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puppetry with transition Year sessions 2- 6

Session 2: Research, Design, and begin Head building

1. Showed the my own Tic Teac show reel as they came in as an example of Table top performance (albeit on a larger scale). Told them about dates of performance in case they wanted to see it. No takers for that, but it was not very ’local’.

2. Welcomed back and gave general introduction to the session. Showed them the group tables where I prepared labels taken from their ’passports’ the previous week - possible categories of shows/films that puppets might share. They chose one table to sit at according to a possible category of story that interests them, although these may not become their final groups for working in, the puppets at one table may become influenced by each other as they are made together and it might be helpful if people interested in similar stories have puppets of the same scale for example. The categories are Cooking; Singing (music); Mermaids / Fairy tales; Accidents; bullying. It will also encourage them to begin to think about story connections between puppets as they make. I could hear this happening in the room as they worked.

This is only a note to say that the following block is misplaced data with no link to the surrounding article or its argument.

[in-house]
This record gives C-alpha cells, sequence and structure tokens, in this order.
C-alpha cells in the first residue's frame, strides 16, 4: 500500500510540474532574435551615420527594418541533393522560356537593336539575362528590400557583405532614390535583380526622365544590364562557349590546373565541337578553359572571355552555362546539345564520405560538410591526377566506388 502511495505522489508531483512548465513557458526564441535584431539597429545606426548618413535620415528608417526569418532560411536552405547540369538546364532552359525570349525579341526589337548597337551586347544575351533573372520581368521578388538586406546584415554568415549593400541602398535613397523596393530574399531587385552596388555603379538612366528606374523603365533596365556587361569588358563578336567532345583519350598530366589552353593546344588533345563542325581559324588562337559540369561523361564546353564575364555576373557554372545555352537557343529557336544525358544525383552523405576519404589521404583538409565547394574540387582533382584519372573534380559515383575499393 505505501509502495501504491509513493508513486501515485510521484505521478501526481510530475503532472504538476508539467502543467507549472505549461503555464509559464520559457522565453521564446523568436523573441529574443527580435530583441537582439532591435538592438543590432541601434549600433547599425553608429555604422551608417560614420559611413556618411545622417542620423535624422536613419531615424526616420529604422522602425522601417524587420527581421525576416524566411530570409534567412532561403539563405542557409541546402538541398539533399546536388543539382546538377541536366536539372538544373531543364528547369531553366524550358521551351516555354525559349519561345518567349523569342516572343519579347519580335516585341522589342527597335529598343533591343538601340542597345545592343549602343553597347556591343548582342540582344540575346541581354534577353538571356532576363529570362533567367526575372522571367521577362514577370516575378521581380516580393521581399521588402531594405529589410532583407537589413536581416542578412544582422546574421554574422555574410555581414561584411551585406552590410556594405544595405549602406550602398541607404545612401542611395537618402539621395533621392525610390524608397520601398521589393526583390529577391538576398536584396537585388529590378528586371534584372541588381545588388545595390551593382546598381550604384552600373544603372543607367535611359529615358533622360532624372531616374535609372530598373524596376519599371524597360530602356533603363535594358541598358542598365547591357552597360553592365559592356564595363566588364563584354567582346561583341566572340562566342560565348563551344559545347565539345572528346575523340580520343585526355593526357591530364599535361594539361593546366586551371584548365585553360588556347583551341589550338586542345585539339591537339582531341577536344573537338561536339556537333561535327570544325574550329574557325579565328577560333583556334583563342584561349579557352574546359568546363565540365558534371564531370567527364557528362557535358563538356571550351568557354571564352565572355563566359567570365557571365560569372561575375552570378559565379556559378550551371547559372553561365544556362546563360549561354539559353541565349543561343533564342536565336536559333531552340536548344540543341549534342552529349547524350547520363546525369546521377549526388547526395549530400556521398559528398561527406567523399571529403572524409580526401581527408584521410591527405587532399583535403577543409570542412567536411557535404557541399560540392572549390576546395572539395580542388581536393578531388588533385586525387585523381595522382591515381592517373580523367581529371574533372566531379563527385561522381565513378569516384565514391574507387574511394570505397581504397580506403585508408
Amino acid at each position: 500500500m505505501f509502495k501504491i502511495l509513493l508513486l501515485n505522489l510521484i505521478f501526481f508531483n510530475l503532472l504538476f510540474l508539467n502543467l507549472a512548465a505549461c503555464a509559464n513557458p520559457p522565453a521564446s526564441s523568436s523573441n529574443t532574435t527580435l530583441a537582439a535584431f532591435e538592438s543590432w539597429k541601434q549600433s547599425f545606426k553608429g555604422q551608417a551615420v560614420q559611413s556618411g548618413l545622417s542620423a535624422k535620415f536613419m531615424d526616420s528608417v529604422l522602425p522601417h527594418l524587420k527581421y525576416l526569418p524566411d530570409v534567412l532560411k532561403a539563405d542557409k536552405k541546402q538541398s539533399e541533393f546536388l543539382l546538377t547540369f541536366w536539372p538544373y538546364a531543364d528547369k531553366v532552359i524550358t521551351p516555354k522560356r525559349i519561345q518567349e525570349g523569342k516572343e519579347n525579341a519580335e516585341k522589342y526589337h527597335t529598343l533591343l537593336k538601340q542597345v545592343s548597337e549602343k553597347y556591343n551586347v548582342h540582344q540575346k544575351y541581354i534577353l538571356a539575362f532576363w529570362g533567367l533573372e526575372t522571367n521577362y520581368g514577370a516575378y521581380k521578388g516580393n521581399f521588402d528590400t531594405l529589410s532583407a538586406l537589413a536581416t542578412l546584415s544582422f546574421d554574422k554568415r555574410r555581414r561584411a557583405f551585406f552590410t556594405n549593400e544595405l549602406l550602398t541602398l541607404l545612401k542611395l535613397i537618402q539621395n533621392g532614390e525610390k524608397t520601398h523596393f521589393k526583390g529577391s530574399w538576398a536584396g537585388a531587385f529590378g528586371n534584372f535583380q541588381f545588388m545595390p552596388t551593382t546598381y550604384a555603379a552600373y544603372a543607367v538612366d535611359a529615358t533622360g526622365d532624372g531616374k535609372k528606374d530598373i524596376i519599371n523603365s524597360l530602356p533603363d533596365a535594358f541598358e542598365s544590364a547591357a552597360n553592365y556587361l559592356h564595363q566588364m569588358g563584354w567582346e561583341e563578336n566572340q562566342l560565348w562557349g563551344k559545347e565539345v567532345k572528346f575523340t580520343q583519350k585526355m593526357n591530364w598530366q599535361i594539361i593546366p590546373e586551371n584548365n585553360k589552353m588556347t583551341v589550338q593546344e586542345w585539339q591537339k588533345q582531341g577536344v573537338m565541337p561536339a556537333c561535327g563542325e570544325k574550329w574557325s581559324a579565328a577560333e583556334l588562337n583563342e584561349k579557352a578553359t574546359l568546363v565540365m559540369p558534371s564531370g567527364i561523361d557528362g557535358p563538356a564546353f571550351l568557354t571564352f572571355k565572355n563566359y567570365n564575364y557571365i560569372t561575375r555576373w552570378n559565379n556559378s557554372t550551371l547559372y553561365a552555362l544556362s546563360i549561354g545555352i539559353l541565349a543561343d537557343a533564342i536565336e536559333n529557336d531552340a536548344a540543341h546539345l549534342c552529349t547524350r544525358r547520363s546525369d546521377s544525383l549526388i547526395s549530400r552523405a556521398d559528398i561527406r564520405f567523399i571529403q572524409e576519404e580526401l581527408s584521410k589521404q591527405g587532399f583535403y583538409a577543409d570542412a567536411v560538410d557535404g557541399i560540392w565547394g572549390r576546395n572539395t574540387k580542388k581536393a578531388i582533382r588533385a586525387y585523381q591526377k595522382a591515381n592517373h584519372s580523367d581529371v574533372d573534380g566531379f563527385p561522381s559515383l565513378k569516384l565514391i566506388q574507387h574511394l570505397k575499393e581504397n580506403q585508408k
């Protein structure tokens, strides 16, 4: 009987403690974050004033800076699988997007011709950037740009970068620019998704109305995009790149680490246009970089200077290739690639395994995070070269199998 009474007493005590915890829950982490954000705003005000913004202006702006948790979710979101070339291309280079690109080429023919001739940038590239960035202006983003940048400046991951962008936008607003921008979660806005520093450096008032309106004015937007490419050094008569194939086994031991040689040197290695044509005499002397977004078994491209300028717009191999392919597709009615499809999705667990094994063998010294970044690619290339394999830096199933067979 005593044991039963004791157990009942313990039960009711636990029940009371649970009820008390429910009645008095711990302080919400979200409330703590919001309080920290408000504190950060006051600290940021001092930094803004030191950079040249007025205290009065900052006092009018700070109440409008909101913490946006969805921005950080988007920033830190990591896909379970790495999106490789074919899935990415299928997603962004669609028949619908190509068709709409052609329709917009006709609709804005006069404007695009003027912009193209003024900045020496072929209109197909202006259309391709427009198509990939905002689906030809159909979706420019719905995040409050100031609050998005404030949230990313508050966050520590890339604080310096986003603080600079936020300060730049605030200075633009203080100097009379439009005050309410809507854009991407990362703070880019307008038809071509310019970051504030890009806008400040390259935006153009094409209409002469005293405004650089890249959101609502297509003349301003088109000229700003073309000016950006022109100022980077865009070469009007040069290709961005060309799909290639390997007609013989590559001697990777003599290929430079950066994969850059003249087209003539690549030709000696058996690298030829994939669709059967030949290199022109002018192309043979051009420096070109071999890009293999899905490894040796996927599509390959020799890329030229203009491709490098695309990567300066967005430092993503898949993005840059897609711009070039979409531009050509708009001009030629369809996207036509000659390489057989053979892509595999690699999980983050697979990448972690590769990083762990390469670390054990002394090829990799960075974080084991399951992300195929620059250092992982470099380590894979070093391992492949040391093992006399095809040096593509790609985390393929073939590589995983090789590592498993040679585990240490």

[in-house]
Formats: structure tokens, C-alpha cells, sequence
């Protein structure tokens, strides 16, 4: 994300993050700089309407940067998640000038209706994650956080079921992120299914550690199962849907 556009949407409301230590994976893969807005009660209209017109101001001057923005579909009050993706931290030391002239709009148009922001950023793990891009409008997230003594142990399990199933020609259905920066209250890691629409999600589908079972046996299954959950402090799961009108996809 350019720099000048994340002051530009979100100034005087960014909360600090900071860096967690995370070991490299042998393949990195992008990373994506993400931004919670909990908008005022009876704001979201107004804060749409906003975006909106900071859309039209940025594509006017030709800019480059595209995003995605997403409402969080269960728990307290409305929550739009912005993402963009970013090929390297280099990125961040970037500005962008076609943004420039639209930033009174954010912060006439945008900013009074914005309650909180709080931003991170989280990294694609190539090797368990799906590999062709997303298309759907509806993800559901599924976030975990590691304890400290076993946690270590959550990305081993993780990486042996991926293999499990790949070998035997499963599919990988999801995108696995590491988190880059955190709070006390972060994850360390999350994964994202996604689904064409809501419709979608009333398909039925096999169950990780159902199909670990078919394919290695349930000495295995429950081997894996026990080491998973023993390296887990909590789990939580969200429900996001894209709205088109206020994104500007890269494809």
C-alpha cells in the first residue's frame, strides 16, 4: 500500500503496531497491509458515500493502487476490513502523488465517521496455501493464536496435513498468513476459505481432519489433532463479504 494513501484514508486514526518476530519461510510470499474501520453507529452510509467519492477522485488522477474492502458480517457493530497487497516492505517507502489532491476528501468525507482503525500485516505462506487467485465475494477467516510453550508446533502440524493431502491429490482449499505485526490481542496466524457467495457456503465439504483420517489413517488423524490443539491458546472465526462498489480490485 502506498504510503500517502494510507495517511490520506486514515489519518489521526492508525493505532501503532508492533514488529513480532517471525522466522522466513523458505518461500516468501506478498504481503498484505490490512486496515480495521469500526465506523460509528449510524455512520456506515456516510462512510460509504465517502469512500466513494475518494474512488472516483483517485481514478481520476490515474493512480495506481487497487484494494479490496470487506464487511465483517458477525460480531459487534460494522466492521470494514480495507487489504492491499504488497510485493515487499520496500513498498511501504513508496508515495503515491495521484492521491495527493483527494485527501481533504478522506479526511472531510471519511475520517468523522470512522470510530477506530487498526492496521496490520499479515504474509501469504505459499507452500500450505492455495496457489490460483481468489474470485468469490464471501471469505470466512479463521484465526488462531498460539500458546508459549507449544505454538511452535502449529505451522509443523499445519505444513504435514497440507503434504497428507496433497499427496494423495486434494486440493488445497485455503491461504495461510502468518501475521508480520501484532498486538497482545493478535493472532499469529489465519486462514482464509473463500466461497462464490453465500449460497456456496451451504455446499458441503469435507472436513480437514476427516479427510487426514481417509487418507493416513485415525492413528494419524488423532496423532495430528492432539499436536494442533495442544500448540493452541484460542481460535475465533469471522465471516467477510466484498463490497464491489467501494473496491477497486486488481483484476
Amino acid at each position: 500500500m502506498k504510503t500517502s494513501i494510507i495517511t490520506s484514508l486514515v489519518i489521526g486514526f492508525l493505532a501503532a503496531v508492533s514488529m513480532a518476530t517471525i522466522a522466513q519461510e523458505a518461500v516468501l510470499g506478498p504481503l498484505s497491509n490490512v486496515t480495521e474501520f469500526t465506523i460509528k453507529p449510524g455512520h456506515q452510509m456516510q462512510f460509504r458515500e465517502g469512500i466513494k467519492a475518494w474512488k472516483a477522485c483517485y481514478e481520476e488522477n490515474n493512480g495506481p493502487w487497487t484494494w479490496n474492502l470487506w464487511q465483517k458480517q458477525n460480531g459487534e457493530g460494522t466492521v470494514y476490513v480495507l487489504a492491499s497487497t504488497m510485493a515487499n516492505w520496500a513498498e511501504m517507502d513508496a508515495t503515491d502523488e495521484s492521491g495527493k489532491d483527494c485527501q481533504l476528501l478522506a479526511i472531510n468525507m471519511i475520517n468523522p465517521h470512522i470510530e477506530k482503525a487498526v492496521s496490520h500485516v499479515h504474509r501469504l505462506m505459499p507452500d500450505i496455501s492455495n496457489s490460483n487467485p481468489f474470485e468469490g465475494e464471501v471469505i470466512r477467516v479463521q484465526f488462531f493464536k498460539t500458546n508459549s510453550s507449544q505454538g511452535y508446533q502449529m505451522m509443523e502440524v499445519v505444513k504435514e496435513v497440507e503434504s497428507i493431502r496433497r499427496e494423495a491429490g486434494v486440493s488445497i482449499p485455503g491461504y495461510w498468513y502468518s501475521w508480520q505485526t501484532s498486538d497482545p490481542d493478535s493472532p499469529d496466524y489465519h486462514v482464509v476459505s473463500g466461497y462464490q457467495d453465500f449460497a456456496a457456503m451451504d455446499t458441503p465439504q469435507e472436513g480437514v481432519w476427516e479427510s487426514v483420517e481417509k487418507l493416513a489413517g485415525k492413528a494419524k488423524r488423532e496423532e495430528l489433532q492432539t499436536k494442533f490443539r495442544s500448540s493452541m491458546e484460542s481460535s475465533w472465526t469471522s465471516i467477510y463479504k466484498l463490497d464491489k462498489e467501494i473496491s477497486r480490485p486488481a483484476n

2. Gave out their passports for life and checked they have folders in which to keep all their work (offer that they can leave in room if they like).

3. As Feeding/inspiration: showed a you tube film of Hans Jürgen fettig’s table top puppets, how he uses geometric shapes and shadows in place of eyes to let the audience’s imagination do the work. I am not sure that they found this as interesting as I do but they did seem to graps what I asked them to do next so it served its purpose at least.

4. Research and design drawing. Felt their own heads and used paper and pencils to break down the head into basic geometric shapes. Looked at proportions together, of head and body, asked a volunteer to stand so we could work out our ideal height of puppet for their comfort (60 cms) and subsequent size of head approx 10 cms tall). They then did design drawings for this. Showed them design drawings for Dwiggons marionettes and my own ones for Tic Teac, but also mentioned how puppets can break the rules and be caricatures of human form. 

5. Demo, head building, to the scale we had decided. papier mache balls, bottle shapes, egg cartons, etc. letting materials give you ideas, playing with different shapes in different places, etc. Start w neck base on card. Asked them to build basic head structure (leave fixing eyes till later)and let them at it. By then they were eager to go.

6. Before they tidied up I encouraged them to collect necessary remaining materials for next week. 

Session 3: Finish head building. Hand Building.

1. Checked in re notebooks/folders, design materials in them etc, this isn’t happening yet.

2. As some of them had come in late the previous week and didn’t really get a chance to choose seats in the various themed groups I asked were they sitting in the right place with regards to these, and some changed places the motivation for some of which I suspect were social rather than thematic but that is ok too.